Speaker, in the context of investments, we have spoken often about this area of suspensions. It was noted that these suspensions are overrepresented for Black, Indigenous, male and LGBTQS students; for children in care, those with special needs—50% of suspensions affecting special-needs kids. I believe we can do better. How do we do that? Well, we’ve set aside, within the Grants for Student Needs, over $40 million to support all school boards in the transition, supporting them with a more restorative approach to justice, not a punitive one, for kids who fundamentally ought to be learning and changing behaviour through the support of their educator and their school.
We’ve also announced an ancillary investment of $10 million in mental health. In that $10-million increase—this is on top of the province’s historic doubling of mental health in Ontario—we have dedicated $1 million of that $10 million specifically for racialized kids on this very issue, to give them better opportunities and better pathways to success.
The Indigenous and Black graduate program through the PPF that I announced—over $300 million in funding to support a variety of programs that really lift kids up and give them hope and that opportunity they deserve. In that context, we’ve set aside $3.5 million to sustain that program, to make sure young people get access to incredibly talented coaches and leaders in their communities. I am honestly proud of the work that has been done in this area.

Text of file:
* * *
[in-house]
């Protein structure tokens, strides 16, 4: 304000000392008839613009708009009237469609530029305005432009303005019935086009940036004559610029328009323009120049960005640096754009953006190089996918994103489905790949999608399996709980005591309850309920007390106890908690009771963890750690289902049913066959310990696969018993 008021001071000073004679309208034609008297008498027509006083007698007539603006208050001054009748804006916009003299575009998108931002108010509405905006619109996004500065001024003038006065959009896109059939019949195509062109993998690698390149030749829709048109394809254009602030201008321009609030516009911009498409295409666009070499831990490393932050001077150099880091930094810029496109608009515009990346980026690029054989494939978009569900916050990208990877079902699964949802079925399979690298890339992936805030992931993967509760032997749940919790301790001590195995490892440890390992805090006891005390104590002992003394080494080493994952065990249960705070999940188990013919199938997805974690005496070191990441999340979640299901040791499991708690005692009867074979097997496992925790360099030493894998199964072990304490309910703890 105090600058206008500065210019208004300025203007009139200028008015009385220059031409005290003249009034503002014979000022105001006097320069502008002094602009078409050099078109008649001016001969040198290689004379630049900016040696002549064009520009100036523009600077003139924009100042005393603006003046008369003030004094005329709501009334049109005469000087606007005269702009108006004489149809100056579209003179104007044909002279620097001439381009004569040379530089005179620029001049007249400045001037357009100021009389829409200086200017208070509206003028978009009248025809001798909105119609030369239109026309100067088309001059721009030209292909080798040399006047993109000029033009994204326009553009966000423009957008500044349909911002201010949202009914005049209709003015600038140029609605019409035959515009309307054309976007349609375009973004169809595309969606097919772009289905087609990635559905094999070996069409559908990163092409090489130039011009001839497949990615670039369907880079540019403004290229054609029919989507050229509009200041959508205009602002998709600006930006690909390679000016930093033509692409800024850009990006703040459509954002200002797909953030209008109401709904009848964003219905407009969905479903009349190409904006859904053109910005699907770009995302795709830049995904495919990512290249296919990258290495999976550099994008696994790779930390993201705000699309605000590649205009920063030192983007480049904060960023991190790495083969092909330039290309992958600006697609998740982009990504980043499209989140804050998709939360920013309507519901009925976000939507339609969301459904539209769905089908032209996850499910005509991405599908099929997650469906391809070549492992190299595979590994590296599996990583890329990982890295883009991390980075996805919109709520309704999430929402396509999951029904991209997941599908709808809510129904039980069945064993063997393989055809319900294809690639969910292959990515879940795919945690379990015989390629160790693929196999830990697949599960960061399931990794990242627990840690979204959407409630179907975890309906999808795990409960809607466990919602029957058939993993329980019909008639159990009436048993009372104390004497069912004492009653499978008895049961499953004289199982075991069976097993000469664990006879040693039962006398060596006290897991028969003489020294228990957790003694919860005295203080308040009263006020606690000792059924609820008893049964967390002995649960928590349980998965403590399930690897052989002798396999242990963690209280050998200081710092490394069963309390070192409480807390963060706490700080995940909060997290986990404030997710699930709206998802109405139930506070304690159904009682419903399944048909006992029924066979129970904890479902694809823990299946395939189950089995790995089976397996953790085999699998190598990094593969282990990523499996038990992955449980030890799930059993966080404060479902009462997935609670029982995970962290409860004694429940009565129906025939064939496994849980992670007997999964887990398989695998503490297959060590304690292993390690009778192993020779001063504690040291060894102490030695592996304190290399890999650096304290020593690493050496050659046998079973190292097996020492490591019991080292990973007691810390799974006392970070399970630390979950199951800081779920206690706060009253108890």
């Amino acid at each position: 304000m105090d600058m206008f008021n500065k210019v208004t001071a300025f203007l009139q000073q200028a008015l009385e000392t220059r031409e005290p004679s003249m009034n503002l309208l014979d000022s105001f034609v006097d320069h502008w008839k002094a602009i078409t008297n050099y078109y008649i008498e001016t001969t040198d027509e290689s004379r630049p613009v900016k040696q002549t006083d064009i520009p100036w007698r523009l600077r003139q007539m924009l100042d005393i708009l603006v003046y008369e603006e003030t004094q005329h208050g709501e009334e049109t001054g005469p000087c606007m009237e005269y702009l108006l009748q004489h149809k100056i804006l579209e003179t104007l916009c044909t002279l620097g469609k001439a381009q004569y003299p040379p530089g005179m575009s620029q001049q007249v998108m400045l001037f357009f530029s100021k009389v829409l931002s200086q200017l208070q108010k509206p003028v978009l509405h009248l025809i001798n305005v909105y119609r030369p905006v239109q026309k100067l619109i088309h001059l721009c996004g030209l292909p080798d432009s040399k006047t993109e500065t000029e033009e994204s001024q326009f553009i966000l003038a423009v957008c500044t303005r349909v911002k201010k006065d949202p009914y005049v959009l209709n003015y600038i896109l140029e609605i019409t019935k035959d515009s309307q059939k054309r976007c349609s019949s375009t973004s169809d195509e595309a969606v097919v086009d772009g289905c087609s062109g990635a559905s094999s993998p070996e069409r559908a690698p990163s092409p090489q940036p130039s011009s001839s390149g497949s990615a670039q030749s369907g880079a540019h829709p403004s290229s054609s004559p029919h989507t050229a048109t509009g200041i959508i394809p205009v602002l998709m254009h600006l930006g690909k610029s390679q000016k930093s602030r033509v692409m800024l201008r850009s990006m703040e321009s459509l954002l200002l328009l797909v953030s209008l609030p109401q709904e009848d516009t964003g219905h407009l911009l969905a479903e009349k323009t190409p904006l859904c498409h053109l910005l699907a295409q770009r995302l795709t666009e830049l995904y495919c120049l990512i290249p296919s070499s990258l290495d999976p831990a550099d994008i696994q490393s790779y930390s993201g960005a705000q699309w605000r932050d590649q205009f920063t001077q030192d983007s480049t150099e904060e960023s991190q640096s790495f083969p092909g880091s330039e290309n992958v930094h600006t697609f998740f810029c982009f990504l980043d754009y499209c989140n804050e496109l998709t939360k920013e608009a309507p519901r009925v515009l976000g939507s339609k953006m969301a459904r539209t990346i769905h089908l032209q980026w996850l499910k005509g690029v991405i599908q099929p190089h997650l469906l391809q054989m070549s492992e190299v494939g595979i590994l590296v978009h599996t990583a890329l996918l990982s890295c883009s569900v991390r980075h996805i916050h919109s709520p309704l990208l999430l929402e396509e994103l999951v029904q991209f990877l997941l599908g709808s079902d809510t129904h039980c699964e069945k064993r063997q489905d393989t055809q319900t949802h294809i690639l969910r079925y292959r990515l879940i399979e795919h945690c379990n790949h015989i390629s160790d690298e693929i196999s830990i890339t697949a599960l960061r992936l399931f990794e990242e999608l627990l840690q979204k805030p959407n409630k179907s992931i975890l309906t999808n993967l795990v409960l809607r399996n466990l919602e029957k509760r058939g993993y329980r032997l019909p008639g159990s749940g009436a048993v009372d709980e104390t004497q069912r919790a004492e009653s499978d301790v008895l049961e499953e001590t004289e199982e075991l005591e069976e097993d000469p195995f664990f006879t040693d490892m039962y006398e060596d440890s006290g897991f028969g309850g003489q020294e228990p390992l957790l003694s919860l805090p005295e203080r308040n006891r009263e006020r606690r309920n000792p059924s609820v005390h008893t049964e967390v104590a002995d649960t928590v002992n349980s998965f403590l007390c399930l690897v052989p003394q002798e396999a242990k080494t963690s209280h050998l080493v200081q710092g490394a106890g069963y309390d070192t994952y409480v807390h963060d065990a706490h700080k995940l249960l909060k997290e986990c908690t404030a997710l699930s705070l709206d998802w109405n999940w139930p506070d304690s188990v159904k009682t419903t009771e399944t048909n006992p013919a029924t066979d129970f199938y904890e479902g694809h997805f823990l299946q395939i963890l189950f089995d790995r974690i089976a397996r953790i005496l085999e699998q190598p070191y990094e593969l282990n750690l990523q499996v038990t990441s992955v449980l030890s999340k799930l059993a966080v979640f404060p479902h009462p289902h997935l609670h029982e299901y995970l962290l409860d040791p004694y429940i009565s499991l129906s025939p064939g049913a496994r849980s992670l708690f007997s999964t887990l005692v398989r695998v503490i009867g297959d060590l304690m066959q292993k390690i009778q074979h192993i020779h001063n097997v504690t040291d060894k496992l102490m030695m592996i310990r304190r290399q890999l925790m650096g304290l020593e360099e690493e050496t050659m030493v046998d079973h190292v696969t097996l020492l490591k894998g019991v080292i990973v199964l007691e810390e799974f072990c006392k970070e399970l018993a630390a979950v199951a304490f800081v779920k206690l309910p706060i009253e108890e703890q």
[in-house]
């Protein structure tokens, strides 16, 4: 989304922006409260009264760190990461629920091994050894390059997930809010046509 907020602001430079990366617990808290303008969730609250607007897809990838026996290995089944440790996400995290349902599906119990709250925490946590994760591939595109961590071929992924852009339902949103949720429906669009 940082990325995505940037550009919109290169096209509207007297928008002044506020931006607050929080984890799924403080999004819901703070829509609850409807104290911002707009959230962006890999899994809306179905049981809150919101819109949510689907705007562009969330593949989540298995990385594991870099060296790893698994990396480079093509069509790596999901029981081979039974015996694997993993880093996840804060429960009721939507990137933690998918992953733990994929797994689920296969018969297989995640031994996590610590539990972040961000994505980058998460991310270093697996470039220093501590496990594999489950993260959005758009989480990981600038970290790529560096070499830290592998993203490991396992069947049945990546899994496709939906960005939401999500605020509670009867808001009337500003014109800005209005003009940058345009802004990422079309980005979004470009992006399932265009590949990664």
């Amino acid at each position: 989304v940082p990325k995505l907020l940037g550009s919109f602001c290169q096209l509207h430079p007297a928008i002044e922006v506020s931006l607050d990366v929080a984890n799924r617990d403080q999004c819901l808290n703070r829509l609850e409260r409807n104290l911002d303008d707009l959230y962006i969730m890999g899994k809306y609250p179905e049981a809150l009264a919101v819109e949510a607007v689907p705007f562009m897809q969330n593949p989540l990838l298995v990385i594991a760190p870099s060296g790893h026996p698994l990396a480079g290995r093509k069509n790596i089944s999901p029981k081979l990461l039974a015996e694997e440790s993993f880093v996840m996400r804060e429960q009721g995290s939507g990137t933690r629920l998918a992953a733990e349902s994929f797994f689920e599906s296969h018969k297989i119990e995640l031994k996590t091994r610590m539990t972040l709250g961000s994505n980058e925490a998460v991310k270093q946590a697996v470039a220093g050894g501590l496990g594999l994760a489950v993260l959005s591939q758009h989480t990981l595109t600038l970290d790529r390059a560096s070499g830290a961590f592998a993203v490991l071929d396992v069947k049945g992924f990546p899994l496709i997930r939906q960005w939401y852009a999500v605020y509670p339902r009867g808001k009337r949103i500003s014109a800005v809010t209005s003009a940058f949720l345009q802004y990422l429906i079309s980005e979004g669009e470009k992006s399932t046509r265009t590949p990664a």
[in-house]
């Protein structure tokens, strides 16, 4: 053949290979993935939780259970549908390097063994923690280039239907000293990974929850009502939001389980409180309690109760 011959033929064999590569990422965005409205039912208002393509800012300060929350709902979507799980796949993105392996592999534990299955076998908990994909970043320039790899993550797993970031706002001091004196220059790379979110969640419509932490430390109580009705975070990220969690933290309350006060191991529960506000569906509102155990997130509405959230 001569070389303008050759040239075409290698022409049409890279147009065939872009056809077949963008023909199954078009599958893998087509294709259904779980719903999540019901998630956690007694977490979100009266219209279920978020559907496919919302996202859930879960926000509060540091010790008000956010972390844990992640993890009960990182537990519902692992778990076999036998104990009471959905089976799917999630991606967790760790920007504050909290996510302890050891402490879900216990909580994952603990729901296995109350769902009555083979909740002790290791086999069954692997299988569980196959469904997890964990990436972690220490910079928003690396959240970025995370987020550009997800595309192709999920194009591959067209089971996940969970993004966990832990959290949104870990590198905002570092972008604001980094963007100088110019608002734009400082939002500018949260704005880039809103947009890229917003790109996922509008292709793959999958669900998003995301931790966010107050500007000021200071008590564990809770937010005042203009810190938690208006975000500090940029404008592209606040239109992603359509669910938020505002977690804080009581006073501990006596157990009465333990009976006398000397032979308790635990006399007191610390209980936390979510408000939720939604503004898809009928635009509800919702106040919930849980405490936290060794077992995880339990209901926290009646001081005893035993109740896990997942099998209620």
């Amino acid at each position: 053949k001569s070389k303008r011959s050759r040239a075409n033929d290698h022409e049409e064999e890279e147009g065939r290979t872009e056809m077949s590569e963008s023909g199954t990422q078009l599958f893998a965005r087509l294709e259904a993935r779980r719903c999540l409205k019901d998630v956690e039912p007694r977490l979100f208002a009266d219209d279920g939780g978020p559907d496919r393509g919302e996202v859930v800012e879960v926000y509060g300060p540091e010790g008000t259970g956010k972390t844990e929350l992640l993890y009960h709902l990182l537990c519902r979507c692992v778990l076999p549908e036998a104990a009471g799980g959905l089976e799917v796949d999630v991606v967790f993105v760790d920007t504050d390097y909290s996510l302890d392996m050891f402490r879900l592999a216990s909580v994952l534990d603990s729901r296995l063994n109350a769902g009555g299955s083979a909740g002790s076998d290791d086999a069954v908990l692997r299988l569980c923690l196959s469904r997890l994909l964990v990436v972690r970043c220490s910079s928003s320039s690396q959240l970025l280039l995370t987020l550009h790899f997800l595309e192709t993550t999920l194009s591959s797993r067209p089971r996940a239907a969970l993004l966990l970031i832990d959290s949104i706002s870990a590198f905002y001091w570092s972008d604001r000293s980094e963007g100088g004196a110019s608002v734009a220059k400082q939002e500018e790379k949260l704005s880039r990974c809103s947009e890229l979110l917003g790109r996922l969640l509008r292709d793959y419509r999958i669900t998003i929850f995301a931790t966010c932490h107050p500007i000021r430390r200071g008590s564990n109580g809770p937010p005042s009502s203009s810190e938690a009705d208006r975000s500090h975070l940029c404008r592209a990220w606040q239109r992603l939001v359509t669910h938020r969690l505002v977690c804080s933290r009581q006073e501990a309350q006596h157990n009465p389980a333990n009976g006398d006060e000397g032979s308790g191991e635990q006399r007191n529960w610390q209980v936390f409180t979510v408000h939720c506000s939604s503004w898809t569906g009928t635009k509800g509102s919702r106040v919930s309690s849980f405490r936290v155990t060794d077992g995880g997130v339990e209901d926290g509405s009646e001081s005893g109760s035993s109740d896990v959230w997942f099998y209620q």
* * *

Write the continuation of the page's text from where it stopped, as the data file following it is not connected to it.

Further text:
We’ve also said, Speaker, that in the context of professional development, we need to do better. I’ve said it clearly to the federation partners, to the presidents directly, as well as to school boards and the chairs and directors. We need to do better at improving our training regime in the province. It’s not a comment on the motives or the altruism of people who enter education. It’s vocational; they love kids. I know that. We all know that. But at the end of the day, we could all professionally develop and be better in our endeavour to teach our kids.
One area that we need to do better at, indeed, is tackling the issue of discrimination. Speaker, when we see many challenges within our school boards, with many kids facing discrimination in their classes, I would argue there is a need for better training of our teachers, for mandatory training of all education staff.
I am proud that, in consultation and collaboration with the trustees’ associations across the province, English and French, we have got them on board to agree to ensure mandatory training of all trustees in Ontario, which is historic and has not been done in the context of discrimination and anti-racism training. That’s an important step forward. It’s going to help change the hearts and minds of our political leaders, of our educators, and of course, of our students in the classroom.